Methods for Ethylene Control: Nanotechnology, Greenhouse Gladiolus Production

Methods for Ethylene Control: Nanotechnology

Note: In the last issue, three classical approaches to ethylene control were summarized: genetic strategies, environmental strategies, and chemical strategies. The use of nanotechnology is a relatively new, innovative approach that shows promising application in postharvest care of cut flowers.

Ethylene is a plant growth regulator involved in a variety of physiological processes including germination, growth, floral initiation and opening, senescence, abscission and fruit ripening. Responses to ethylene vary widely by plant species. Much is known about ethylene at the biochemical and genetic levels and numerous strategies have been developed to reduce ethylene production or inhibit its action to prolong flower postharvest performance.

Nanotechnology is defined as the design, characterization, production and application of structures, devises and systems by controlling the shape and size at the nanometer scale. Nanoparticles and nanoporous materials can be used to carry ethylene action inhibitors, control growth and development of microorganisms and introduce a new generation of packaging.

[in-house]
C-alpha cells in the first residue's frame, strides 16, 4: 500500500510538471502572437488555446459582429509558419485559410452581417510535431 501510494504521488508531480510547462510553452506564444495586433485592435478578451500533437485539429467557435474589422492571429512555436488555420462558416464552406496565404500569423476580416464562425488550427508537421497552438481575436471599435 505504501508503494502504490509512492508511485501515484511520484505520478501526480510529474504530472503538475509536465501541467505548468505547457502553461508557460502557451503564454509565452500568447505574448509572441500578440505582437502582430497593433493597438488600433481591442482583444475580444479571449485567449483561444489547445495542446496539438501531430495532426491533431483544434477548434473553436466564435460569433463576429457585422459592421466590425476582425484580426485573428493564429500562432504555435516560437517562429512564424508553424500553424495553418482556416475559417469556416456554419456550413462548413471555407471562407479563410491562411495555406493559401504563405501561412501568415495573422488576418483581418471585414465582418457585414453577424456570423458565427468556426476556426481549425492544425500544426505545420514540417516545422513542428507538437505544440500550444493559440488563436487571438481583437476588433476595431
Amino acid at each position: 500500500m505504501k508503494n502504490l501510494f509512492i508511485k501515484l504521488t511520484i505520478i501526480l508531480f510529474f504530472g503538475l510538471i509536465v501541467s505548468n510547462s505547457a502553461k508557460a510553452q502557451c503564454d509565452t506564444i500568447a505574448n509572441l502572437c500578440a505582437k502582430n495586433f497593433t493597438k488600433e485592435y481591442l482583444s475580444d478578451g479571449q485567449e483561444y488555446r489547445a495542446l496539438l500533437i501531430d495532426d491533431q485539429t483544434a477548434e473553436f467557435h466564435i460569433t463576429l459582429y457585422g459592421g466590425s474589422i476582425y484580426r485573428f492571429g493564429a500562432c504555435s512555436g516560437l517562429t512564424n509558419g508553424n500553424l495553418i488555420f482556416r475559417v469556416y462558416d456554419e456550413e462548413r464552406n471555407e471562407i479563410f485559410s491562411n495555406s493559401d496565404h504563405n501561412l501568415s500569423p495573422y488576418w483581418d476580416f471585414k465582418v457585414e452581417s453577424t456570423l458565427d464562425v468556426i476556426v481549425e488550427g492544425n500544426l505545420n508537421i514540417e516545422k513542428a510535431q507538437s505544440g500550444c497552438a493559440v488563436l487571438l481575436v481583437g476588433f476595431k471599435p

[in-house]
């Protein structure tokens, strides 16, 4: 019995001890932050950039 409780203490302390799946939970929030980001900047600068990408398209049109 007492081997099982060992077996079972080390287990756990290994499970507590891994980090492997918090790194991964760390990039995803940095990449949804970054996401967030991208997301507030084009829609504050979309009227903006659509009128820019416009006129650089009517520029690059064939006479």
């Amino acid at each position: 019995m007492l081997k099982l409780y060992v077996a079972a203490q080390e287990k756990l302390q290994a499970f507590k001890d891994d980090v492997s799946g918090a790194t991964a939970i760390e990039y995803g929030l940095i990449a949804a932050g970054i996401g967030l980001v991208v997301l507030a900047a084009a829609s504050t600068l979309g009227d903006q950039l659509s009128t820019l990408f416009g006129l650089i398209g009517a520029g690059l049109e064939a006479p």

Postharvest Ethylene Detection and Removal

Ethylene gas sensors are used in the fruit and vegetable industry to detect and monitor the concentration of ethylene in the environment. Tin dioxide is the most common nano-material used for detection in ethylene sensors, though other metal oxides are also used. These materials are used in resistor-based devices, where their conductivity increases or decreases as an effect of the exposure to ethylene concentrations. Gas sensors containing nanostructures, such as nanowires, identify the odorant mimicking natural olfaction and estimate its concentration. This device is called an e-nose. Changes in the postharvest environment can be made in appropriate response to the information provided by the e-nose. While the application of ethylene gas sensors could be useful in the cut flower industry, particularly in storage rooms of large growers and wholesale markets, a cost-benefit analysis needs to be done to evaluate whether the gain in vase life would compensate the extra cost of monitoring and removal.

Packaging technologies are another means of maintaining a desirable atmosphere. Nano-scale fillers can be incorporated in plastic films making them more impermeable to ethylene. Nano-components might be used to create ethylene-scavenging bags or a nanoparticle-promoted absorbent matrices might be included in traditional packaging to remove ethylene. Nano-catalytic degradation where the organic contaminant is actually destroyed is also being researched. Titanium dioxide has been the focus of light-activated photocatalytic degradation, but the constant need for UV light (whether natural or artificial) is a limiting factor. Research is still in the early stages for the floriculture industry, but prototypes have demonstrated potential economic feasibility for commercial cut flower applications.

Ethylene Action Inhibition